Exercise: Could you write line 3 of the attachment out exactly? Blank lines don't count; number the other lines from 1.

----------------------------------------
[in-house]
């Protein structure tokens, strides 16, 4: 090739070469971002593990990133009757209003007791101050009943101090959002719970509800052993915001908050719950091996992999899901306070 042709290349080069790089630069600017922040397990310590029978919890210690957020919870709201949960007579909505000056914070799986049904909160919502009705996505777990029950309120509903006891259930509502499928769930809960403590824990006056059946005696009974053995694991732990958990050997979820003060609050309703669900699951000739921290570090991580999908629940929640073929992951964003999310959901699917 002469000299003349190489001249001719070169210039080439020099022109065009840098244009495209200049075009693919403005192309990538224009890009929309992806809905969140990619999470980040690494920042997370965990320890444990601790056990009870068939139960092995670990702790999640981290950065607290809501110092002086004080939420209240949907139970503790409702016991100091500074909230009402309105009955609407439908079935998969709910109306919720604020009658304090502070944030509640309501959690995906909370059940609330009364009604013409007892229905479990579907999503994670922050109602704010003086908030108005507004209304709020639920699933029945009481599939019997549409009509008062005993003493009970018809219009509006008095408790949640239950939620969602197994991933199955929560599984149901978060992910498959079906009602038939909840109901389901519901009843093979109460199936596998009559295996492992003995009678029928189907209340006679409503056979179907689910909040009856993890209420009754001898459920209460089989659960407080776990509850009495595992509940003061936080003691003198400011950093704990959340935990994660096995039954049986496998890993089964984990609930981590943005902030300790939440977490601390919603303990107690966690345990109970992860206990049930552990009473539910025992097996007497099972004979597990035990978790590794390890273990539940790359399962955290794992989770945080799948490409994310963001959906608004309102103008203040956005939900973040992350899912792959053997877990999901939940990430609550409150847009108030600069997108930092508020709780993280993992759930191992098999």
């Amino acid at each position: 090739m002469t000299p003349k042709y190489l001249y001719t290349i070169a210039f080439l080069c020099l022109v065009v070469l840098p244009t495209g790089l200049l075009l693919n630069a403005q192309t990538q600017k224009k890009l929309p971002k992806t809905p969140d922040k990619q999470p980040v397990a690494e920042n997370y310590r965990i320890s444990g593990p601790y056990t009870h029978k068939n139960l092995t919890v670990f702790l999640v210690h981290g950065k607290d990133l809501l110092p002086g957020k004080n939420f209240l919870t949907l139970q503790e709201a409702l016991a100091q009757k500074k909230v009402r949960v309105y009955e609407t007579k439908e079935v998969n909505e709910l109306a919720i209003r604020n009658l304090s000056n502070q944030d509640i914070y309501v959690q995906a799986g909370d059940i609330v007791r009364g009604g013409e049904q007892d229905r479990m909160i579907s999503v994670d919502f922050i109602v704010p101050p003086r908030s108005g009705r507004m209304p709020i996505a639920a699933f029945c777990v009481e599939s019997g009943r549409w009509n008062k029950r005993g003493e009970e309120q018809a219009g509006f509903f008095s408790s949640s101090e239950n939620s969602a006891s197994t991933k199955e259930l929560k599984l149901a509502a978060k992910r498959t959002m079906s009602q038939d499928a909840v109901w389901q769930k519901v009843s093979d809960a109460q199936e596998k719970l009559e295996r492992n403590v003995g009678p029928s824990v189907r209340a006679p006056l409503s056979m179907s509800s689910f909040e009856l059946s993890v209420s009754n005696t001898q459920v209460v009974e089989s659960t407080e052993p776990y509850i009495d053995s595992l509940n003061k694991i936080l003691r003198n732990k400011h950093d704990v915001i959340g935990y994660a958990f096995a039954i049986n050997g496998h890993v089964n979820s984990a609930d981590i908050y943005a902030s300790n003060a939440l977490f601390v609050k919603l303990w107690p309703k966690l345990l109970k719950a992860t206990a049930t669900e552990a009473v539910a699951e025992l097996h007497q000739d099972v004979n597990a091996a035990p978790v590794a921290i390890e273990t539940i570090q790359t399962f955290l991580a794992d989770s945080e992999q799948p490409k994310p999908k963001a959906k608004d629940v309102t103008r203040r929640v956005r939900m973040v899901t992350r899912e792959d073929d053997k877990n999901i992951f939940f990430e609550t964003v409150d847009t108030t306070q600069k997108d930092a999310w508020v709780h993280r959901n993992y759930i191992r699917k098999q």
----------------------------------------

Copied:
């Amino acid at each position: 090739m002469t000299p003349k042709y190489l001249y001719t290349i070169a210039f080439l080069c020099l022109v065009v070469l840098p244009t495209g790089l200049l075009l693919n630069a403005q192309t990538q600017k224009k890009l929309p971002k992806t809905p969140d922040k990619q999470p980040v397990a690494e920042n997370y310590r965990i320890s444990g593990p601790y056990t009870h029978k068939n139960l092995t919890v670990f702790l999640v210690h981290g950065k607290d990133l809501l110092p002086g957020k004080n939420f209240l919870t949907l139970q503790e709201a409702l016991a100091q009757k500074k909230v009402r949960v309105y009955e609407t007579k439908e079935v998969n909505e709910l109306a919720i209003r604020n009658l304090s000056n502070q944030d509640i914070y309501v959690q995906a799986g909370d059940i609330v007791r009364g009604g013409e049904q007892d229905r479990m909160i579907s999503v994670d919502f922050i109602v704010p101050p003086r908030s108005g009705r507004m209304p709020i996505a639920a699933f029945c777990v009481e599939s019997g009943r549409w009509n008062k029950r005993g003493e009970e309120q018809a219009g509006f509903f008095s408790s949640s101090e239950n939620s969602a006891s197994t991933k199955e259930l929560k599984l149901a509502a978060k992910r498959t959002m079906s009602q038939d499928a909840v109901w389901q769930k519901v009843s093979d809960a109460q199936e596998k719970l009559e295996r492992n403590v003995g009678p029928s824990v189907r209340a006679p006056l409503s056979m179907s509800s689910f909040e009856l059946s993890v209420s009754n005696t001898q459920v209460v009974e089989s659960t407080e052993p776990y509850i009495d053995s595992l509940n003061k694991i936080l003691r003198n732990k400011h950093d704990v915001i959340g935990y994660a958990f096995a039954i049986n050997g496998h890993v089964n979820s984990a609930d981590i908050y943005a902030s300790n003060a939440l977490f601390v609050k919603l303990w107690p309703k966690l345990l109970k719950a992860t206990a049930t669900e552990a009473v539910a699951e025992l097996h007497q000739d099972v004979n597990a091996a035990p978790v590794a921290i390890e273990t539940i570090q790359t399962f955290l991580a794992d989770s945080e992999q799948p490409k994310p999908k963001a959906k608004d629940v309102t103008r203040r929640v956005r939900m973040v899901t992350r899912e792959d073929d053997k877990n999901i992951f939940f990430e609550t964003v409150d847009t108030t306070q600069k997108d930092a999310w508020v709780h993280r959901n993992y759930i191992r699917k098999q």